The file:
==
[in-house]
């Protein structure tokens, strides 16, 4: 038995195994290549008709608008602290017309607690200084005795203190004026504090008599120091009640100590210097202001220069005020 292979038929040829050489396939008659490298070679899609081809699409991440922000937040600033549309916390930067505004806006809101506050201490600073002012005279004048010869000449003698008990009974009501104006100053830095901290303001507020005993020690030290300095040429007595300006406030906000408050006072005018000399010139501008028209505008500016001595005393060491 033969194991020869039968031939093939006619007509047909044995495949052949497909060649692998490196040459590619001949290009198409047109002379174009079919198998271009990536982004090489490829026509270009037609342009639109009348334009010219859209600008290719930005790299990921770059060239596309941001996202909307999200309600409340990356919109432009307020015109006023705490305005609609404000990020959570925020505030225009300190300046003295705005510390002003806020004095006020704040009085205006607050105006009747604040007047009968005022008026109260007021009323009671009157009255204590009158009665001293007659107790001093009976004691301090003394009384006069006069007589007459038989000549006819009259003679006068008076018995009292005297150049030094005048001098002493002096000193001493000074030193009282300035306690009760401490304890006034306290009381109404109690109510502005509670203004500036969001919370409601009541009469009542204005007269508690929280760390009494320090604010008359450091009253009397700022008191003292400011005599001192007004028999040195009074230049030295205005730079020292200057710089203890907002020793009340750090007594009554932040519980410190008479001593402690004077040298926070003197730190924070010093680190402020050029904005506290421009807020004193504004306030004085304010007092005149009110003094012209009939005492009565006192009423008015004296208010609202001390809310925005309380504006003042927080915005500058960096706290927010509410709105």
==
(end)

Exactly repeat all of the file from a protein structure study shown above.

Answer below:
[in-house]
């Protein structure tokens, strides 16, 4: 038995195994290549008709608008602290017309607690200084005795203190004026504090008599120091009640100590210097202001220069005020 292979038929040829050489396939008659490298070679899609081809699409991440922000937040600033549309916390930067505004806006809101506050201490600073002012005279004048010869000449003698008990009974009501104006100053830095901290303001507020005993020690030290300095040429007595300006406030906000408050006072005018000399010139501008028209505008500016001595005393060491 033969194991020869039968031939093939006619007509047909044995495949052949497909060649692998490196040459590619001949290009198409047109002379174009079919198998271009990536982004090489490829026509270009037609342009639109009348334009010219859209600008290719930005790299990921770059060239596309941001996202909307999200309600409340990356919109432009307020015109006023705490305005609609404000990020959570925020505030225009300190300046003295705005510390002003806020004095006020704040009085205006607050105006009747604040007047009968005022008026109260007021009323009671009157009255204590009158009665001293007659107790001093009976004691301090003394009384006069006069007589007459038989000549006819009259003679006068008076018995009292005297150049030094005048001098002493002096000193001493000074030193009282300035306690009760401490304890006034306290009381109404109690109510502005509670203004500036969001919370409601009541009469009542204005007269508690929280760390009494320090604010008359450091009253009397700022008191003292400011005599001192007004028999040195009074230049030295205005730079020292200057710089203890907002020793009340750090007594009554932040519980410190008479001593402690004077040298926070003197730190924070010093680190402020050029904005506290421009807020004193504004306030004085304010007092005149009110003094012209009939005492009565006192009423008015004296208010609202001390809310925005309380504006003042927080915005500058960096706290927010509410709105």